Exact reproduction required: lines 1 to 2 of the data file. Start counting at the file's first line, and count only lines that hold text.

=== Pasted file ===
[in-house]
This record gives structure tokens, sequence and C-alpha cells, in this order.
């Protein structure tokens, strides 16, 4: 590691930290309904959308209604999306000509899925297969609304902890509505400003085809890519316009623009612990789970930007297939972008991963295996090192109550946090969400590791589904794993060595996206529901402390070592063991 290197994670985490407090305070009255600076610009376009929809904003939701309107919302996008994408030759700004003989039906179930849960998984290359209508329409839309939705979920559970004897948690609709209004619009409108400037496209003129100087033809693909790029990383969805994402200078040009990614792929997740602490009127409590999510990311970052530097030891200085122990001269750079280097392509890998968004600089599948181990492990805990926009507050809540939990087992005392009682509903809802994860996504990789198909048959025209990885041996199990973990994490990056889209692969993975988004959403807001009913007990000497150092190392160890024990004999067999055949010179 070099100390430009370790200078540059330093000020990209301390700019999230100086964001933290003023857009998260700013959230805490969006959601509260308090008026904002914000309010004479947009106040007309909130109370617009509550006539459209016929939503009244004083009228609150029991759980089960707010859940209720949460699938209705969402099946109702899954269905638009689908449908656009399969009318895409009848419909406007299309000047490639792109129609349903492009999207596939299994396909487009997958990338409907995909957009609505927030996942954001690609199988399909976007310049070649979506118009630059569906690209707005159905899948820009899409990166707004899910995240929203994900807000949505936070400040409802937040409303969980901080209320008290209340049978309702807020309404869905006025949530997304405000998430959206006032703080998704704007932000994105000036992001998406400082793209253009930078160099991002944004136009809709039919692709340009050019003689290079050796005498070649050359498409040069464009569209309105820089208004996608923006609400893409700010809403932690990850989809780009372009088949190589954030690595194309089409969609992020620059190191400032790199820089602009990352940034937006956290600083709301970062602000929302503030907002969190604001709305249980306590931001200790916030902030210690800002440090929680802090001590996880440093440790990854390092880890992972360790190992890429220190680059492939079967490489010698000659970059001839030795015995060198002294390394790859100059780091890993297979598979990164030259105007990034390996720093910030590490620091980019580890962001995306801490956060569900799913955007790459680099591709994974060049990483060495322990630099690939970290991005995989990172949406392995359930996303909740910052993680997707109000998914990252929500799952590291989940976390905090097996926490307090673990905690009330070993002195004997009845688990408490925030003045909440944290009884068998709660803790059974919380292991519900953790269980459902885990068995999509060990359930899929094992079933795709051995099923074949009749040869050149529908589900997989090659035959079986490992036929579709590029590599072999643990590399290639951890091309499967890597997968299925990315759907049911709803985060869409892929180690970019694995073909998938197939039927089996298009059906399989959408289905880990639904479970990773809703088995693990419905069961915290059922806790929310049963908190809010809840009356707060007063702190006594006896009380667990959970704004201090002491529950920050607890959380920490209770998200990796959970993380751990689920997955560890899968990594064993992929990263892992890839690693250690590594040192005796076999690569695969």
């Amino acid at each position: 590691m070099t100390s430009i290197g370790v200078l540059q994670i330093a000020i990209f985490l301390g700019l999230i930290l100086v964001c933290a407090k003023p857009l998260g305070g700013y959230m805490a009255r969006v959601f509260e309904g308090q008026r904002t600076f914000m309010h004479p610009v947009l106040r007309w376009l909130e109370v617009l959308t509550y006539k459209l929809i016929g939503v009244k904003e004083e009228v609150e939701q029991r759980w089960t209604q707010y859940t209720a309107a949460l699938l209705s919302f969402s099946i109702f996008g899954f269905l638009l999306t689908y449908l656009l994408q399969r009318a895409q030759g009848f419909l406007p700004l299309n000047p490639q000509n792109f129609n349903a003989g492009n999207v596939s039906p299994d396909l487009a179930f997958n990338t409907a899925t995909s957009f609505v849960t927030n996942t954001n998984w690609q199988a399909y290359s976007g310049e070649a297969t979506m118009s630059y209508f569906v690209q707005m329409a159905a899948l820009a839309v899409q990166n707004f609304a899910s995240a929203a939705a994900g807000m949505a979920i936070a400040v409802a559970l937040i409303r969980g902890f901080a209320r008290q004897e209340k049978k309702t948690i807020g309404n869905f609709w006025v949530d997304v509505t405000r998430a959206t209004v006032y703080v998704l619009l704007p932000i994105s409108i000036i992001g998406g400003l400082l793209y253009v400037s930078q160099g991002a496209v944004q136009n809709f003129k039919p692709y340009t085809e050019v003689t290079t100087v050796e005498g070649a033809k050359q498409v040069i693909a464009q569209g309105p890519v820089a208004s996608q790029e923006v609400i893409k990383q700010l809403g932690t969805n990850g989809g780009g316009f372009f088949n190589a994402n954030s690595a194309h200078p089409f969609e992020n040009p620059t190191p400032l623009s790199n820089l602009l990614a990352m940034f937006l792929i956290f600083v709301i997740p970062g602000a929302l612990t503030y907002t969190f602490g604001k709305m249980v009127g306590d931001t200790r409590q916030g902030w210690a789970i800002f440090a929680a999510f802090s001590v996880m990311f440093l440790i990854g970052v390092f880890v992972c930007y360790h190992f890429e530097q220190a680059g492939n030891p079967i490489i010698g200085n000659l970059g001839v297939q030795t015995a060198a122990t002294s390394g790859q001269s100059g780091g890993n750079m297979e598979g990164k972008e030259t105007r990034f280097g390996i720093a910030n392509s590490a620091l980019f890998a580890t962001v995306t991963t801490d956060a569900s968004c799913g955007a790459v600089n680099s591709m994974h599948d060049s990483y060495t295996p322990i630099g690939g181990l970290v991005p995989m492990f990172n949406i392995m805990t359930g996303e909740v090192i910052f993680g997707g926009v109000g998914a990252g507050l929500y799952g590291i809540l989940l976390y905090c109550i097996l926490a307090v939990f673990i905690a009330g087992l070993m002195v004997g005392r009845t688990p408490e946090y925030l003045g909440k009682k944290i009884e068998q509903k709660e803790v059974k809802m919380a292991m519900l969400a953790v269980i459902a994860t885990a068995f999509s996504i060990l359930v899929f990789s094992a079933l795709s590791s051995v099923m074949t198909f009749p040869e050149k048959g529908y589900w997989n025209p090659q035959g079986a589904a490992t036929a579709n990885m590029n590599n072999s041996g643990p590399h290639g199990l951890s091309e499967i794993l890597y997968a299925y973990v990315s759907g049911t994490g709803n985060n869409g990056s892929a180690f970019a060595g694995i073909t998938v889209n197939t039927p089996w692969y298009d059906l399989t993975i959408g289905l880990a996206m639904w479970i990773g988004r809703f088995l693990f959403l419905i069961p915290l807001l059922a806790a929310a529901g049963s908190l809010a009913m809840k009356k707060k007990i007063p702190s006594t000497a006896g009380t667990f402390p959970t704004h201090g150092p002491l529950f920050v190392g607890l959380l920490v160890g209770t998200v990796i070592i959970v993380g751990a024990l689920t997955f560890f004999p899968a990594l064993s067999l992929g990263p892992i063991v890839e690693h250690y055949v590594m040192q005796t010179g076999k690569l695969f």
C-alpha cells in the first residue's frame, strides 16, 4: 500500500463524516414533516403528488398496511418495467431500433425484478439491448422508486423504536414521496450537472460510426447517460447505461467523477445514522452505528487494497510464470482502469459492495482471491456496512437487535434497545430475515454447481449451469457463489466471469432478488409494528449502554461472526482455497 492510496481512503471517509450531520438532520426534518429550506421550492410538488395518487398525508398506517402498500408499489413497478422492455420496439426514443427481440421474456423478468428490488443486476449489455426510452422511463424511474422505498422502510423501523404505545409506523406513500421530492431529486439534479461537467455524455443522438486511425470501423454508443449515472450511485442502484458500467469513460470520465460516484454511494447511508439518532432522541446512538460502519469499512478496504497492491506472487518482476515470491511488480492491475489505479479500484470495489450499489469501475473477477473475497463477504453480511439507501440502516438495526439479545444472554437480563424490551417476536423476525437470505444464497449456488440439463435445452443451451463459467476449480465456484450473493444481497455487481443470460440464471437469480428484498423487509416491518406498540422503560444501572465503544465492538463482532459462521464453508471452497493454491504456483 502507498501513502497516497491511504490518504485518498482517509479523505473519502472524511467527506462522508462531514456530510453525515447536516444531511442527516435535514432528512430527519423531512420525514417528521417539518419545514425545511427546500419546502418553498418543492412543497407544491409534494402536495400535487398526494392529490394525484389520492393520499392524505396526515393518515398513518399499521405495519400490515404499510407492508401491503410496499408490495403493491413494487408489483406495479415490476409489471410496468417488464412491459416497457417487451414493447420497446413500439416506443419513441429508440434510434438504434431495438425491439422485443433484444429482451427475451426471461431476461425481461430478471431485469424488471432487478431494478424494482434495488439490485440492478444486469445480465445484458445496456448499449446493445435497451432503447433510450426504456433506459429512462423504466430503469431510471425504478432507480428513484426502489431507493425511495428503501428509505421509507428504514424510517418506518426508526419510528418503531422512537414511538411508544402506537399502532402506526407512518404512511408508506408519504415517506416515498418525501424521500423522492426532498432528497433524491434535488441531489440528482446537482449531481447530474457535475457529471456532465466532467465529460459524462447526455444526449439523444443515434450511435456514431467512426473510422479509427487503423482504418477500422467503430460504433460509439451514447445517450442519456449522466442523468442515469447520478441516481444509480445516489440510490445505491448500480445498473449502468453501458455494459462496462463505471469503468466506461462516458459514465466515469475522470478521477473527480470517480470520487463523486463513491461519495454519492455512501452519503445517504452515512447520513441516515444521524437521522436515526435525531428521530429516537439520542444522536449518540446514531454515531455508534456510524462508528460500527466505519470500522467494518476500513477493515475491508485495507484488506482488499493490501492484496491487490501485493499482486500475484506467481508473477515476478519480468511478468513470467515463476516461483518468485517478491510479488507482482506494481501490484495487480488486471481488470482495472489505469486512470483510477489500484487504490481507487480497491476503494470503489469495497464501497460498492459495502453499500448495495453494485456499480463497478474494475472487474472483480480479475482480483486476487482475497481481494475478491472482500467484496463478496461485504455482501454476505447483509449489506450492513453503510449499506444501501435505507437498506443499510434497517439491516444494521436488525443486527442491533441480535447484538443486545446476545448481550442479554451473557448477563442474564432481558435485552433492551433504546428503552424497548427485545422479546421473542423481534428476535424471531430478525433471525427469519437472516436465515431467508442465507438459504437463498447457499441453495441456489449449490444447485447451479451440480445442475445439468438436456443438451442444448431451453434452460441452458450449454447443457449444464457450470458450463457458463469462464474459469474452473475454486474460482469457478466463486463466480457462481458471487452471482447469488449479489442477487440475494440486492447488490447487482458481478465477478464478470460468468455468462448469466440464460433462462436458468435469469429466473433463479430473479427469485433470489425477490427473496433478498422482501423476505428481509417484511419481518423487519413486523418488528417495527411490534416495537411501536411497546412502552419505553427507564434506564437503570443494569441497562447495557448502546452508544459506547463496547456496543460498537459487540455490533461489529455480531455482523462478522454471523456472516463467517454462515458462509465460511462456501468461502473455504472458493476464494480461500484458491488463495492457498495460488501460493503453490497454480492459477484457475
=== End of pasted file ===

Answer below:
[in-house]
This record gives structure tokens, sequence and C-alpha cells, in this order.